Wednesday, October 2, 2013

Justice Oliver Wendell Holmes on Profusion of Pages, Briefs and Arguments in Briefs (10/2/13)

This snippet appeared on the Legal History Blog -- Dan Ernst, Something to Remember When Reading a Holmes Opinion (Legal History Blog 10/2/13), here:

The quote is from Erwin Griswold [Wikipedia entry here], former Solkictor General of the U.S., Dean Harvard Law, and renowned tax expert (from Wikipedia, "He became an expert at arguing tax cases before the Supreme Court, and is considered one of the great scholars in tax law."  Dean Griswold remembers a conversation with Justice Oliver Wendell Holmes [Wikipedia entry here], a giant himself, as follows:
“As we went into his room he took a great big thick brief and threw it in the wastebasket,” Griswold recalled.  Holmes said, “‘147 pages long, I don’t read ‘em when they’re that long and I don’t care who knows it either.'  And then he said, ‘I don’t see why lawyers do the things they do.  First they make the point and then they put it in black letters and then they repeat it and then they put it in italics and then they say it again and then they put it all capital letters.’  He said, ‘I don’t see why they write it the way the Germans do, with emphasis and reiteration.  I don’t see why they don’t . . . suggest something and leave it to our imagination, like a questionable French novel.’”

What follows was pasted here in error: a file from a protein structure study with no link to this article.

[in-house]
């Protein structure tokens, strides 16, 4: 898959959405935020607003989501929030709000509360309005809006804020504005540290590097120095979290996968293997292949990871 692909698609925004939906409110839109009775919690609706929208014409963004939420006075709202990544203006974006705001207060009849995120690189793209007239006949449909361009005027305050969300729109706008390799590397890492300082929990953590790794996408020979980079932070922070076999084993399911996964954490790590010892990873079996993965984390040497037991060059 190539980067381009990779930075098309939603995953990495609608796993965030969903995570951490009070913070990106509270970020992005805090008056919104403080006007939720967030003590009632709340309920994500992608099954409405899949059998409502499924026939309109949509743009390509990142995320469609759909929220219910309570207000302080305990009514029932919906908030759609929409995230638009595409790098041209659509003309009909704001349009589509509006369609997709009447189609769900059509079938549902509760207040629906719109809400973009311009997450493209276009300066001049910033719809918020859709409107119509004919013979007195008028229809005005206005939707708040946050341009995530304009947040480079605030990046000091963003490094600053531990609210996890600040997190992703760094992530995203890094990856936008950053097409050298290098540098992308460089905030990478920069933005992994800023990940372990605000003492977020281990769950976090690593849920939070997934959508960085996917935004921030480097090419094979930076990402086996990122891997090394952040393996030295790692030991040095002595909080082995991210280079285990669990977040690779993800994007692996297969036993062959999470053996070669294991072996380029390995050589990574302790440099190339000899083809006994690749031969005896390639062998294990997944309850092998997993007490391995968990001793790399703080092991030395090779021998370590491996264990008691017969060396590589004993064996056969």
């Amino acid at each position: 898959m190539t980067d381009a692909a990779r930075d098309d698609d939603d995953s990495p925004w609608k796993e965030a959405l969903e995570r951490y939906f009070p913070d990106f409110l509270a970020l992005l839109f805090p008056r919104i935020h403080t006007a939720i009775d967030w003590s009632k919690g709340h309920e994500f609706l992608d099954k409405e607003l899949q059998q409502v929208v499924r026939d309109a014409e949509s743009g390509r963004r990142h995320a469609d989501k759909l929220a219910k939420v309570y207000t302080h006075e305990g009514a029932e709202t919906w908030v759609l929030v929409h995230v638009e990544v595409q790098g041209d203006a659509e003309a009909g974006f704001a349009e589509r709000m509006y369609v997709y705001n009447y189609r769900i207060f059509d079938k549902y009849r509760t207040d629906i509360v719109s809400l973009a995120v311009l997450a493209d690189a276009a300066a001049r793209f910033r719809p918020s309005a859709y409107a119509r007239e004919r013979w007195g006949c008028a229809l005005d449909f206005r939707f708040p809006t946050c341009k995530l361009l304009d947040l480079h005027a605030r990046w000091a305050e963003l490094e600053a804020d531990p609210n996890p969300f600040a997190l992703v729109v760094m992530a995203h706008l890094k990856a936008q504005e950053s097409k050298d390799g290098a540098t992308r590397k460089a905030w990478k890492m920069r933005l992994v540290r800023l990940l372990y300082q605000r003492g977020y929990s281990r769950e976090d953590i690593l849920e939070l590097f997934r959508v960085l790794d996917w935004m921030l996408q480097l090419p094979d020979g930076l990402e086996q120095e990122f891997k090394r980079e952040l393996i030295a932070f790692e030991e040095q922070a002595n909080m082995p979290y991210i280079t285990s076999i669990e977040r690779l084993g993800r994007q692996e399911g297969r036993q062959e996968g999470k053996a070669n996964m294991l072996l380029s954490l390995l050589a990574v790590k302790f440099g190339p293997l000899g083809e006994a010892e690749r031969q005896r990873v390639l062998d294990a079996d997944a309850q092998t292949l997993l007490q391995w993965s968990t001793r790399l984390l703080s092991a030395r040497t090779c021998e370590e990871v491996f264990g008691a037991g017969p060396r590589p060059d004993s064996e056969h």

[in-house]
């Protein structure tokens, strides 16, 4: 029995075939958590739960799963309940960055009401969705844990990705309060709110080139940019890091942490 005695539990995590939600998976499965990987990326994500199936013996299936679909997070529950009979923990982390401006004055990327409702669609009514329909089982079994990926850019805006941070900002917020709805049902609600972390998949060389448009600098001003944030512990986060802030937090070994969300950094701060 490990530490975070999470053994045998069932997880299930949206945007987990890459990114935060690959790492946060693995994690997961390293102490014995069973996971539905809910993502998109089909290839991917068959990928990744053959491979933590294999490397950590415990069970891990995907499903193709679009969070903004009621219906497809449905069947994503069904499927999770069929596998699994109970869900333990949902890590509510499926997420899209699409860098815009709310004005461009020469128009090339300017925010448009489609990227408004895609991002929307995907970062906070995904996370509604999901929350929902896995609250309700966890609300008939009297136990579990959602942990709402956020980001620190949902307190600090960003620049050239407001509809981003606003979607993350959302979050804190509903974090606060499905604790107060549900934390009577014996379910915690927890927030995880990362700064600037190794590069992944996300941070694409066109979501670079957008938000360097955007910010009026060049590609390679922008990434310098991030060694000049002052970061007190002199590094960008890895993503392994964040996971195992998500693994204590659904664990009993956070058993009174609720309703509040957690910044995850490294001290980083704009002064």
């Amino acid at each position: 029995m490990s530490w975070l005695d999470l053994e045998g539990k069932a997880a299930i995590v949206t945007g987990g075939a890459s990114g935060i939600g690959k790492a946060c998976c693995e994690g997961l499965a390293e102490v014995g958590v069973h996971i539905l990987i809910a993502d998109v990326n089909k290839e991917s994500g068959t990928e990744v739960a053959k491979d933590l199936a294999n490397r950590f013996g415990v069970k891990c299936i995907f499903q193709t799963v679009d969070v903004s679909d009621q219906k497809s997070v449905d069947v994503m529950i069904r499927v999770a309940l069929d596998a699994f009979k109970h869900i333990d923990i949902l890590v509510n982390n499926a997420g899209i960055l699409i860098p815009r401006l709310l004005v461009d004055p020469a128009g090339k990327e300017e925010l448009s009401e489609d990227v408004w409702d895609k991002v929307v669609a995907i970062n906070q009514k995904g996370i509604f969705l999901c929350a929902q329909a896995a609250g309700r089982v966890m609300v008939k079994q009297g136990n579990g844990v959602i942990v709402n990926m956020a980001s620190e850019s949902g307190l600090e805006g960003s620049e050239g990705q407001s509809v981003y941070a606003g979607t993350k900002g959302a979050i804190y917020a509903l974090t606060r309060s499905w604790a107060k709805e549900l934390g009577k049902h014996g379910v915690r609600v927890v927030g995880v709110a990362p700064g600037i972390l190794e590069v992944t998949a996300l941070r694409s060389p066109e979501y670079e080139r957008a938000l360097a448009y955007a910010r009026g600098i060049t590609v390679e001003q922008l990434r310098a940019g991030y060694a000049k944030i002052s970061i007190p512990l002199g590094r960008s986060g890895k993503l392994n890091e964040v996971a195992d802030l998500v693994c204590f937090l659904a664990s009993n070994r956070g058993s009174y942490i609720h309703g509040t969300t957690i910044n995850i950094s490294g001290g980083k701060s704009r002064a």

Oliver Wendell Holmes also said “Taxes are what we pay for civilized society.”  Compania de Tobacos v. Collector, 275 U.S. 87, 100 (1927) (dissenting).


  1. When would the same be said about the Afordable Care Acts 10,535 pages of regulations.

  2. At the very least, the US government should have warned innocent Americans in Switzerland that it was going to cause unnecessary problems for them. Yet, instead, it gave no warning, caused them to get kicked out of their banks even though they did nothing wrong, and now it is lying about the whole thing instead of apologizing, simply because its vision got clouded with the greed for money and simply because it knew that it could use its economic might to blackmail other nations into paying. Now, as a result of this American greed for money, banks are being forced to pay huge sums of money on legal fees simply to prove their innocence. The problem is not Switzerland but rather America.


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